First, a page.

So I’m back from Penguicon and the signing off near Detroit.
Both events were a good time. I had the chance to read the Princess Book to a few people, hung out with other author types and talked geeky writing talk. It was fun. I’ve even got a few pictures to share…
I’ll post those things later. Today I’m going to talk about part of the convention that usually gets glossed over: The traveling.
The truth is, traveling is one of the hardest parts of going to conventions. It is for me at least.
Conventions themselves are easy for me. I meet people, sign books, talk on panels, and do readings. It’s exhausting, but it’s not hard. I’m a fairly decent public speaker, and I like meeting fans and other authors. So conventions are a treat for me. They’re a break from my otherwise rather unsocial and solitary life.
But the traveling isn’t fun. It’s expensive, irritating, and time consuming. Worst of all, I seem to get sick every time I go on an extended plane ride.
That’s the main reason that I do so many events here in the midwest. And that’s the reason that I decided to drive to Penguicon.
It takes about 8-9 hours to drive from central Wisconsin to Troy, MI. Still, given check-in times and layovers, that’s only a couple hours longer than a plane. Plus it’s cheaper and I don’t have to worry about people groping through my luggage.
The trip to the convention was relatively uneventful. I made a pitstop in Madison to hang out with some friends I don’t see nearly often enough and helped one of them move some furniture around in his new apartment.
Have I ever mentioned that I used to be a professional mover? It was only a summer job, and I was in better shape back then. But still, it’s nice to keep my hand in, just in case this whole writing thing doesn’t pan out for me in the long run.
It’s on the way back from the convention that things get interesting. After my library reading I hop in my car, enter my home address on my Magellan, and start driving.
I feel I should mention here, in yet another tangent, that I feel morally conflicted about the Magellan. I got it as a Christmas present from my dad, and it’s wonderfully convenient. But at the same time I believe devices like this are actively endumbening the populace. You should be able to read a map, folks. You should know which direction north is.
Did I ever mention I used to be a delivery driver too? I was. I can read a map. What’s more, using a brilliant mixture of zen navigation, Aristotelian logic, and pure rage I can get you your package and/or delicious sandwich relatively close to on-time.
That’s another fallback career for me.
That said, I do use the Magellan when I’m in unfamiliar territory. I don’t have a map of Detroit. It’s quick, easy, and usually accurate.
Note the *usually.*
The Magellan tells me to turn right, then left, then right. I just follow along, as most of my attention is focused on listening to Warren Ellis’ Crooked Little Vein on audiobook.
But something doesn’t feel right. I look at the one of the passing signs and see that I’m heading north. I pull over in a gas station and have a discussion with the machine:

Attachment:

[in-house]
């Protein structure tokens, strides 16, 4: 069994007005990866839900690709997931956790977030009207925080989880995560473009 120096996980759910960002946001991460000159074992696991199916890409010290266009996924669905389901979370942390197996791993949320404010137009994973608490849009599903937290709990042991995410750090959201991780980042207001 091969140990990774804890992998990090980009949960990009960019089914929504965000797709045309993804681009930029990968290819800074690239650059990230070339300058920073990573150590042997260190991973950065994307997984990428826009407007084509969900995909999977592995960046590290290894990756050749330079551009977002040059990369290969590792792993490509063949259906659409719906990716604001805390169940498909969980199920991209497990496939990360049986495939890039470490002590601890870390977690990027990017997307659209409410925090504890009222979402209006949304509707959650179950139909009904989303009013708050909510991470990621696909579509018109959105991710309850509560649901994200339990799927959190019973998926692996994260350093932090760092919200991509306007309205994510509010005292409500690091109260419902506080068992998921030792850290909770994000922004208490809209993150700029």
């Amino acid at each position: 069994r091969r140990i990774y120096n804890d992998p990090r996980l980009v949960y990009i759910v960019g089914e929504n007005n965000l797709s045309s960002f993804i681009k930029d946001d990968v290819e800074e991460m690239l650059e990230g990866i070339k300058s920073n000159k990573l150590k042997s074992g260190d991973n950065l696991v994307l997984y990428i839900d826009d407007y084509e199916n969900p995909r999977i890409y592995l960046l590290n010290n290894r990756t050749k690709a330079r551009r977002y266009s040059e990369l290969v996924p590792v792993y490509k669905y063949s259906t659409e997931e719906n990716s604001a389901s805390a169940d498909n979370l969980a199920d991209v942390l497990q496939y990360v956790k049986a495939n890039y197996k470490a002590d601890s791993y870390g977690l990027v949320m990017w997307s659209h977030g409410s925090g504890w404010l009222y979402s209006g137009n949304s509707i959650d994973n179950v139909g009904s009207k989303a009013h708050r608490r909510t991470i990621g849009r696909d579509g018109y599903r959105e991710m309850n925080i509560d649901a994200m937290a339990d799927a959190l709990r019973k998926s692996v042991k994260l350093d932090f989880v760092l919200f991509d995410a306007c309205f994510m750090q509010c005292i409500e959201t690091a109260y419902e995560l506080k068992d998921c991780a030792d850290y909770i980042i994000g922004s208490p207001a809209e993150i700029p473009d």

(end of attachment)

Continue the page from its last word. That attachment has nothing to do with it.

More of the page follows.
Me: What the fuck, Magellan?
It: Calculating Route.
Me: No. Seriously. What the fuck?
It: Turn right onto North 74.
Me: North isn’t the right way to go.
Me: I’m going to Stevens Point. In Wisconsin. Through Madison.
It: Calculating route. Stevens Point is 974 miles away.
Me: The fuck it is. Go south.
It: Ding! Turn right onto North 74.
So I throw the thing into the footwell of the car. I throw it hard, too. So it knows who’s in charge. You people might have to deal with that sort of insolent backtalk from your machine overlords, but not me. I work with machines in one way: they do what I say or I fucking destroy them and do it myself. I consider myself a Darwinistic force in machine evolution. I’m encouraging them to evolve along more helpful lines.
The gas station is depressing. The woman behind the counter doesn’t know which road leads back to I 94. She doesn’t think the gas station has any maps to sell. She suggests I get directions from someone who has an iphone. She has one eyebrow. Not kidding.
So I find the maps myself, buy one, and get back into the car. Using the map and eight seconds of rational thought, I find the sensible route home.
After two hours the Magellan’s battery starts to die and it chirps at me pitifully from the passenger-side footwell. I let it starve for another ten minutes then bring it out and we have another conversation.
Me: How far away is Stevens Point?
It: 820 miles?
Me: What’s your name?
Me: No. Your name is bitch. I’m asking you one more time, how do you get to Stevens Point?
It: You should head south through Chicago on I 94.
Me: That’s right I should.
I don’t think it’s a coincidence that an hour later, after paying a toll, my driver side window refuses to roll back up. Machines tend to stick together like that.
So I pull over at another gas station and kick the hell out of the door for a while. I do this partly in case it’s a loose wire or something that can be fixed by kicking, but also as a warning for any other machines nearby that are considering insubordination.
Then I go into the gas station and explain the situation. I don’t want to drive another three hours with damp, 50 degree air blowing into my ear. Cardboard and duct tape isn’t good either, as it would limit my visibility too much. The attendant there is cool, and lets me poke around in back looking for useful supplies until I find a roll of that plastic stuff you use to wrap up pallets.
Did I ever mention I used to work in a warehouse? I did.
I have to say, even though I’ve been out of the game for about two decades, I still have some mad pallet-wrapping skills.
Then I went home.
Everything said, it was still way better than flying.